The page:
May 19 2013 Latest news:
Martyn Davey, Head of Horticulture and Design, Easton College
Thursday, June 21, 2012
The weather may not have been great for us - but it is good for the garden. This mix of sunshine and heavy showers gives plants just what they need to start growing well. Unfortunately the regular rainfall has encouraged the grass to grow prolifically as well and regular mowing is now essential. This week I have mown over the daffodils that have been naturalised in my lawn, the tops have died down and I anticipate the bulbs having built up a good store of food for a good display next year. Due to the bulbs being up and in the way of the fertiliser spreader earlier in the spring, I have also applied a feed and weed treatment to help green the grass up and control the weeds. It is worth treating all the lawn with a fertiliser such as lawn sand during June as this helps to ensure a good colour and maintain the health of the grass through the summer. Only apply granular fertilisers when rain is forecast, to wash it into the soil.
• The young new shoots of garden plants are so soft and sweet that they will attract aphids. The aphids seem to come from nowhere and reproduce at a rate of knots. The aphids are often helped by ants that farm them, if you see ants marching up and down your plants they are not eating aphids but they are looking after them and ensuring other insects don’t damage their source of food. The ants will introduce aphids to new plants and nurture them to harvest the honeydew secreted by the aphids. It is worth finding the ants’ nests and destroying them in the fight against the aphids. This has been compounded by the wet weather encouraging slugs and snails to breed. The secret is to just keep an eye out for the pest and deal with them as soon as you see them.
• The great British summer would not be complete without a huge bowl of strawberries and Cornish clotted cream, and Wimbledon on the telly. The best strawberries are always the ones you grow yourself; they have that extra special flavour. To ensure good fruit set the plants need plenty of water on a regular basis, particularly after flowering. Unless you are planning to propagate from the plants, remove runners as they develop, pinch them out close to the parent plant. The fruit should be kept off the soil, traditionally done by putting straw around the plants, but you could also use strawberry ‘mats’, landscape fabric or black plastic. Birds love strawberries too, so protect developing fruit with netting supported on sturdy posts. Newly-planted plants should not be allowed to crop in the first year – pinch out the flowers this is a labour of love and you will reap the reward next year with a stronger plant and better crops in future years.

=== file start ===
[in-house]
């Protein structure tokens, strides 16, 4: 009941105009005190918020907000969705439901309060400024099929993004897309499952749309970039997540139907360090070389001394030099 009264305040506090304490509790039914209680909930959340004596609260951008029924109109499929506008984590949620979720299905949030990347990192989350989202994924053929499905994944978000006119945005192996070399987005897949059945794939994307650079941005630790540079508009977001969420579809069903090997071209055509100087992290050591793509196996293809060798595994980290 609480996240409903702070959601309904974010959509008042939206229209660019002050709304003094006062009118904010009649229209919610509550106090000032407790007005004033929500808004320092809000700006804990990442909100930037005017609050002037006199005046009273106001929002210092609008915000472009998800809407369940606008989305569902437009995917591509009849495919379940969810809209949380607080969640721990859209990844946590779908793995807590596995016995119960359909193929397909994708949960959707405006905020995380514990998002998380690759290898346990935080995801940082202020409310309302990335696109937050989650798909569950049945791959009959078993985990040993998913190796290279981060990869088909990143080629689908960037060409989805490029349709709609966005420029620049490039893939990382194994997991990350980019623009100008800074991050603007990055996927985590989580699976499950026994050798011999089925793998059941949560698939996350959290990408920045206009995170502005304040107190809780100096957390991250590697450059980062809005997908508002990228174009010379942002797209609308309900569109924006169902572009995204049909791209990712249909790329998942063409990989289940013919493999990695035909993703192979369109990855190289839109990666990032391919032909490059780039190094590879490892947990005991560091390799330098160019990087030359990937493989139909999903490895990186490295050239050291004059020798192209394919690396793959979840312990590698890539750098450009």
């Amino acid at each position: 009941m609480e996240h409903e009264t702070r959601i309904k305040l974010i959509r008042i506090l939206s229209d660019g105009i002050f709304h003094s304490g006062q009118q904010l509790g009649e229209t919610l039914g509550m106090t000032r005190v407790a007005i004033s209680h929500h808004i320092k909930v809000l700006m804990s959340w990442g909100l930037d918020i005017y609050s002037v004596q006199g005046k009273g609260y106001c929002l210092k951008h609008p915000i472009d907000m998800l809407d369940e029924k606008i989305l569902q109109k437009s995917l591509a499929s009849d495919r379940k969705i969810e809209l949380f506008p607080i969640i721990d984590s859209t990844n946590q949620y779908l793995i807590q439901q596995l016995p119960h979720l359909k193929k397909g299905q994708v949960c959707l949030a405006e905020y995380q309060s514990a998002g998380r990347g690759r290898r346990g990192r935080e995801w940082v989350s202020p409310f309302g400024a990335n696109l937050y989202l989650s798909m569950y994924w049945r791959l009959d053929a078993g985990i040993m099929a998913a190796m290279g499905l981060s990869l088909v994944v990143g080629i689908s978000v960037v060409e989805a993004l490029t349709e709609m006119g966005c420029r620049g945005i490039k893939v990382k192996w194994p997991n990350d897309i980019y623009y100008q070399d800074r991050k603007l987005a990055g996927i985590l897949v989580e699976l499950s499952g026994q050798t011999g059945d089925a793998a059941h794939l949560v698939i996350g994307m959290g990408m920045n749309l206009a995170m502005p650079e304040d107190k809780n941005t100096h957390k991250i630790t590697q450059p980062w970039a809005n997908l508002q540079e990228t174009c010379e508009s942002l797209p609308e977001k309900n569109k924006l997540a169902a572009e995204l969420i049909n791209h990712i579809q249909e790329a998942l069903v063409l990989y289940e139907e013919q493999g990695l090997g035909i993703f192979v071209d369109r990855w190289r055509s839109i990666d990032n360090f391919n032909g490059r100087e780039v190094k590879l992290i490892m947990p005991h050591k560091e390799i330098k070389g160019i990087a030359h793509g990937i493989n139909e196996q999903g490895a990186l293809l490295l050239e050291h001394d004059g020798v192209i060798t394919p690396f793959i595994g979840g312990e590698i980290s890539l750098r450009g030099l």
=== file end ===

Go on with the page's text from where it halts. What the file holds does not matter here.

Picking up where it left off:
• Now is the time to sow the seeds for next winter’s display. Spring flowering biennials, such as wallflower, forget-me-not, sweet william, and Canterbury bells should all be sown now outdoors in shallow drills in the nursery bed, (a quiet corner of the veg plot will do). You could also try sowing them in moist compost in cell trays, sowing two or three seeds in each cell, place the tray in a garden frame until they germinate, then thin the seedlings back to one seedling per cell, for planting out in the autumn.